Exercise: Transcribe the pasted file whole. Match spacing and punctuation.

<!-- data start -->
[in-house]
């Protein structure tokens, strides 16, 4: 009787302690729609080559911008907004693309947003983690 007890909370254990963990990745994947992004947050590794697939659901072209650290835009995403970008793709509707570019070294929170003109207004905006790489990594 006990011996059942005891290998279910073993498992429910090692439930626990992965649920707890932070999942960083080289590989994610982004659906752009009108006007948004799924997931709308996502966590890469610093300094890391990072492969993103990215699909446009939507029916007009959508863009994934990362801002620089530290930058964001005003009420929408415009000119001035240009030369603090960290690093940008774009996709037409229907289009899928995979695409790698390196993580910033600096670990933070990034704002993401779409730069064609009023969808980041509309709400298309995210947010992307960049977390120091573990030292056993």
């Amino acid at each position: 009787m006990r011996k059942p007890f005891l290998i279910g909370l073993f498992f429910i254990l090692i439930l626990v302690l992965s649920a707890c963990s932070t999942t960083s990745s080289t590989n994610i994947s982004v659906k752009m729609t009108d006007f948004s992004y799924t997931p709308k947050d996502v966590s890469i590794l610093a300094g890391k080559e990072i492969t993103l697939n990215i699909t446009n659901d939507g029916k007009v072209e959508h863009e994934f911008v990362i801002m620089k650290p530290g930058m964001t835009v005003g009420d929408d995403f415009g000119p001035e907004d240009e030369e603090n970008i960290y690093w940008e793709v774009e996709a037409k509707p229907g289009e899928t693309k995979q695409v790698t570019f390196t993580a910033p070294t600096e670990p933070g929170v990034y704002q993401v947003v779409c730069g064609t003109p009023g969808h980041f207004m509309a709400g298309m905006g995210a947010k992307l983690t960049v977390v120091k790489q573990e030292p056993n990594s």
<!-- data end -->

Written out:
[in-house]
């Protein structure tokens, strides 16, 4: 009787302690729609080559911008907004693309947003983690 007890909370254990963990990745994947992004947050590794697939659901072209650290835009995403970008793709509707570019070294929170003109207004905006790489990594 006990011996059942005891290998279910073993498992429910090692439930626990992965649920707890932070999942960083080289590989994610982004659906752009009108006007948004799924997931709308996502966590890469610093300094890391990072492969993103990215699909446009939507029916007009959508863009994934990362801002620089530290930058964001005003009420929408415009000119001035240009030369603090960290690093940008774009996709037409229907289009899928995979695409790698390196993580910033600096670990933070990034704002993401779409730069064609009023969808980041509309709400298309995210947010992307960049977390120091573990030292056993």
């Amino acid at each position: 009787m006990r011996k059942p007890f005891l290998i279910g909370l073993f498992f429910i254990l090692i439930l626990v302690l992965s649920a707890c963990s932070t999942t960083s990745s080289t590989n994610i994947s982004v659906k752009m729609t009108d006007f948004s992004y799924t997931p709308k947050d996502v966590s890469i590794l610093a300094g890391k080559e990072i492969t993103l697939n990215i699909t446009n659901d939507g029916k007009v072209e959508h863009e994934f911008v990362i801002m620089k650290p530290g930058m964001t835009v005003g009420d929408d995403f415009g000119p001035e907004d240009e030369e603090n970008i960290y690093w940008e793709v774009e996709a037409k509707p229907g289009e899928t693309k995979q695409v790698t570019f390196t993580a910033p070294t600096e670990p933070g929170v990034y704002q993401v947003v779409c730069g064609t003109p009023g969808h980041f207004m509309a709400g298309m905006g995210a947010k992307l983690t960049v977390v120091k790489q573990e030292p056993n990594s």